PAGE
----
'The Princess' HBO documentary: Heartbreaking portrait of Princess Diana's life 25 years after her death

·3 min read

It's been 25 years since the death of Princess Diana and a new HBO documentary, The Princess (streaming on Crave in Canada Aug. 13 at at 8:00 p.m. ET) explores the debate on public fascination and scrutiny of her life, including her battle with the paparazzi.

Director Ed Perkins uses a series of eerie archival footage of Princess Diana’s life, much of it interviews, paparazzi footage, and recorded commentary about her position in the royal family, as a way that raises debate about how the public often criticized the invasive media coverage she received, but also couldn’t stop consuming it.

“All we do is take pictures,” we hear in one voiceover in the film. “The decision to buy the pictures is taken by the picture editors of the world and they buy the pictures so their readers can see them.”

“So at the end of the day, the buck stops with the readers.”

Prince Charles and Princess Diana stand on the balcony of Buckingham Palace in London, following their wedding at St. Pauls Cathedral, June 29, 1981.  REUTERS/Stringer
Prince Charles and Princess Diana stand on the balcony of Buckingham Palace in London, following their wedding at St. Pauls Cathedral, June 29, 1981. REUTERS/Stringer

Through this historical footage, the documentary sets the stage that Diana’s marriage to Charles was her stepping into an almost impossible situation.

“You’re going to marry somebody who perhaps one day is going to become Queen and you’ve got to choose somebody carefully who could fulfill this particular role, and it’s got to be somebody pretty special,” we hear Prince Charles say.

While this quote in particular puts Charles as the more influential person in a relationship, with Diana, as the documentary points out, she was the one getting all the attention, she was the one people wanted to see. Ultimately, the media frenzy was about her, more so than the Royals generally.

Princess Diana greets well-wishers during her trip to a park in Burnaby, Canada, May 6, 1986. SCANNED FROM NEGATIVE REUTERS/Mike Blake  PN/CMC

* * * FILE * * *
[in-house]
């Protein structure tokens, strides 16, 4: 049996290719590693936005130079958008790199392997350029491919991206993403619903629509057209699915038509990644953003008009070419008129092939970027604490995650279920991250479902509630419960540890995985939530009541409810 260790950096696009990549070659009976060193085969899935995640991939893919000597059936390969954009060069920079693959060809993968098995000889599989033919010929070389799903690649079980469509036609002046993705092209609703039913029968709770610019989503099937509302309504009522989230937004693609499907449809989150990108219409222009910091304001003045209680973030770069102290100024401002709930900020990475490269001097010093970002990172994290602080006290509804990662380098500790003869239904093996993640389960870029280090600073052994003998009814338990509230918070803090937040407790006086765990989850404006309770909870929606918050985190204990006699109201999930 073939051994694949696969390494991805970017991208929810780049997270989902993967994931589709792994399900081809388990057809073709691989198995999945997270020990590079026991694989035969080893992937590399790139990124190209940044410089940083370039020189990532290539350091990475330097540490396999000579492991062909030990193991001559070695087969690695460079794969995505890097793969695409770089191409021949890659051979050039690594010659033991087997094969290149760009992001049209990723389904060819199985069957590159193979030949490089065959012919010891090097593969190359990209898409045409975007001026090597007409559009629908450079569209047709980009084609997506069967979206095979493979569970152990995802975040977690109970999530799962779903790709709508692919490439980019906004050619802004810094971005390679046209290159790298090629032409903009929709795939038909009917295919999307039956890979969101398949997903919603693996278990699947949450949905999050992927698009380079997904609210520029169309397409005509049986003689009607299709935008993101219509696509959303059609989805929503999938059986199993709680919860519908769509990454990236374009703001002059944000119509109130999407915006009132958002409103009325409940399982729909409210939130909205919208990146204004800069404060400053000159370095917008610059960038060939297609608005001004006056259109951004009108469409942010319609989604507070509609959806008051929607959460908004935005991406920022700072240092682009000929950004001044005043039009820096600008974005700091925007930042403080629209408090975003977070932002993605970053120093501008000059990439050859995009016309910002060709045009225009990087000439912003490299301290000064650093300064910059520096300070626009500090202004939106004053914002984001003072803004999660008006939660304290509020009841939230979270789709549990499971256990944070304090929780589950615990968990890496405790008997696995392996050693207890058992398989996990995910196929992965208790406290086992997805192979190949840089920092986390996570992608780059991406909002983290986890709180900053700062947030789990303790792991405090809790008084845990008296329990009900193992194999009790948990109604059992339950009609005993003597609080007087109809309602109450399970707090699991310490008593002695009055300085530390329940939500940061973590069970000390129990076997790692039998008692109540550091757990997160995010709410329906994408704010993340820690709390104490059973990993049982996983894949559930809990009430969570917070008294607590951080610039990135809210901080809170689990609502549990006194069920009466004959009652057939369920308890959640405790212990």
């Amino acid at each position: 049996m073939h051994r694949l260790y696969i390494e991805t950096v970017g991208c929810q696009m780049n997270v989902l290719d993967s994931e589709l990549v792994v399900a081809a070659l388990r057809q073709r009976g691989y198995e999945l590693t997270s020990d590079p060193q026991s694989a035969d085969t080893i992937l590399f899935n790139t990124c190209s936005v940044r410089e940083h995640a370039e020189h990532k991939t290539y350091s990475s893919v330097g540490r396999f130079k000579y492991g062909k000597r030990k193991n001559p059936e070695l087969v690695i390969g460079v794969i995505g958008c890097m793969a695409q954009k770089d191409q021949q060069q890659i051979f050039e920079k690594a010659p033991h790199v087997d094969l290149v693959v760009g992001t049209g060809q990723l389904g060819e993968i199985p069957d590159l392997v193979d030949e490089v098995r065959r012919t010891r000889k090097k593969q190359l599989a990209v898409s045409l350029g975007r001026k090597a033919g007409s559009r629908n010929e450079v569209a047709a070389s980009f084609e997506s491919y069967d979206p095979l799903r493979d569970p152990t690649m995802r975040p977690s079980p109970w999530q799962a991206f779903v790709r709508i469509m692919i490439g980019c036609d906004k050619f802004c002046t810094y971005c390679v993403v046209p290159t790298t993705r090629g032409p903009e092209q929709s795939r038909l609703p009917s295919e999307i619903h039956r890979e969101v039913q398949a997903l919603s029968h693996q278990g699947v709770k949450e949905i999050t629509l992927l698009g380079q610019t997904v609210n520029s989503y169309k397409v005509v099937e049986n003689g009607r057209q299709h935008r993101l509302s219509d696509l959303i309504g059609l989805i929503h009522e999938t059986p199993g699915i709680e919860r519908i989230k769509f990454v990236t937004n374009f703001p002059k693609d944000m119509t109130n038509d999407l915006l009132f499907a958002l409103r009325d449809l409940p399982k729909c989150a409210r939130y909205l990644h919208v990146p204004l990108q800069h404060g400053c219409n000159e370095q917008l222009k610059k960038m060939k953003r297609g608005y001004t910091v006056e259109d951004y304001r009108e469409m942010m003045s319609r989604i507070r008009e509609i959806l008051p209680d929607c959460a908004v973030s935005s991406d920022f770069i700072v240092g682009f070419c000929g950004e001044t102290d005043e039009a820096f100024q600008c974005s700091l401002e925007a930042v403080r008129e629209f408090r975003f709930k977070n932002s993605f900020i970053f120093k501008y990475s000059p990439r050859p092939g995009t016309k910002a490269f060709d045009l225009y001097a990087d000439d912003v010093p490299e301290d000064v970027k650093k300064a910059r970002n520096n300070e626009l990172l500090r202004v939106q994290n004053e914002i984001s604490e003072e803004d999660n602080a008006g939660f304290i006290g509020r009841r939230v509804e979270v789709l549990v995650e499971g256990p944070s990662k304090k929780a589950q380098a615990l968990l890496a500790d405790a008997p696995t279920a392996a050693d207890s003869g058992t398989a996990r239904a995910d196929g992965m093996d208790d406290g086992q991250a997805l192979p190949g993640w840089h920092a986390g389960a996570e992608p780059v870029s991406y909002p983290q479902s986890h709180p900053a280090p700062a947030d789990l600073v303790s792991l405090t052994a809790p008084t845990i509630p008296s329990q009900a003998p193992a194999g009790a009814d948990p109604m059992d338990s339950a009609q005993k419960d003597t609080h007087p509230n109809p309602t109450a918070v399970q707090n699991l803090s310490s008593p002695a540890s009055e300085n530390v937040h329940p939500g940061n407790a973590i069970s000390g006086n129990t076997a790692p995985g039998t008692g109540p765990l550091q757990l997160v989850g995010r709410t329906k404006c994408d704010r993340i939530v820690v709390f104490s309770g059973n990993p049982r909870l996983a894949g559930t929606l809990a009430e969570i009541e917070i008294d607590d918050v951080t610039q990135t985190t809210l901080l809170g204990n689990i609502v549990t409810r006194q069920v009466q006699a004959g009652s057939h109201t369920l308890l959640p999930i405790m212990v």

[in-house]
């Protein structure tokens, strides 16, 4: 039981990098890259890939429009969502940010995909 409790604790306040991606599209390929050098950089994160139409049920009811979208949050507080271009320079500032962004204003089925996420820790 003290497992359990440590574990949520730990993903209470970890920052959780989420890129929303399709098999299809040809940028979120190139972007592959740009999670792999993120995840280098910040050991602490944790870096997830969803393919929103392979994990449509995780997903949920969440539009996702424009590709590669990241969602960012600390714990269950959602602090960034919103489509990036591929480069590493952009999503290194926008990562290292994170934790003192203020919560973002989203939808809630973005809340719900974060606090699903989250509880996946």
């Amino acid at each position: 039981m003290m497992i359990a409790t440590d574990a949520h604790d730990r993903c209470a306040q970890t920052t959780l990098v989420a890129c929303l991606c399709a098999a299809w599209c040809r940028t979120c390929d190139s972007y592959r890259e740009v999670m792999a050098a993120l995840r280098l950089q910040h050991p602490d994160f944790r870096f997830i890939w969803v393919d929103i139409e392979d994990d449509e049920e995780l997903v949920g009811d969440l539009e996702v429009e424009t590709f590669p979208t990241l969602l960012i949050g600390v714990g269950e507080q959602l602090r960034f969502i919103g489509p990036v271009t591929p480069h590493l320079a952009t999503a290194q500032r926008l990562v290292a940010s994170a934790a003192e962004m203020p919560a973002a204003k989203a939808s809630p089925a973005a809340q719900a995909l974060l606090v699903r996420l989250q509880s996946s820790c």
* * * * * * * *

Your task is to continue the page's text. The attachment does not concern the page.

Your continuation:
Princess Diana greets well-wishers during her trip to a park in Burnaby, Canada, May 6, 1986. SCANNED FROM NEGATIVE REUTERS/Mike Blake PN/CMC

Displaying Diana’s life chronologically, we see some media professionals say that they anticipated that when Diana and Charles married, the media attention would lessen up, but that was a severe miscalculation, as we now know.

“The royal family decided…that they had to be more populist,” one commenter says in The Princess. “They brought the camera in, they encouraged examination of themselves by the media.”

“You can’t turn the paparazzi on and off, as they’re trying to do.”

Diana did at one point call a press conference stating that she intended to limit her public life, but one commenter says it’s, “very Diana to call a press conference to say that she wants to be left alone," adding that she will do “a song and dance act” to get back on they front pages and these actions put her close to being a “monster.”

While The Princess isn't claiming to show us anything new, that we haven't seen or heard before, it paints a particular picture of Diana's life before the 1997 accident in Paris, and the subsequent criticism of the paparazzi chasing her down just before her deadly car crash.

While we question the media ethics in her life, we also need to look in the mirror in terms of how much the public should expect to be able to consume about a celebrity's life.

Closing out the documentary with images of Prince William and Prince Harry at their mother's funeral, The Princess is a heartbreaking collection of images, but what may be worse, even as we look to how Prince Harry and Meghan Markle have been covered in the press, and how much content about them is consumed by the public, we haven't exactly learned anything about the consequences of more invasive celebrity culture.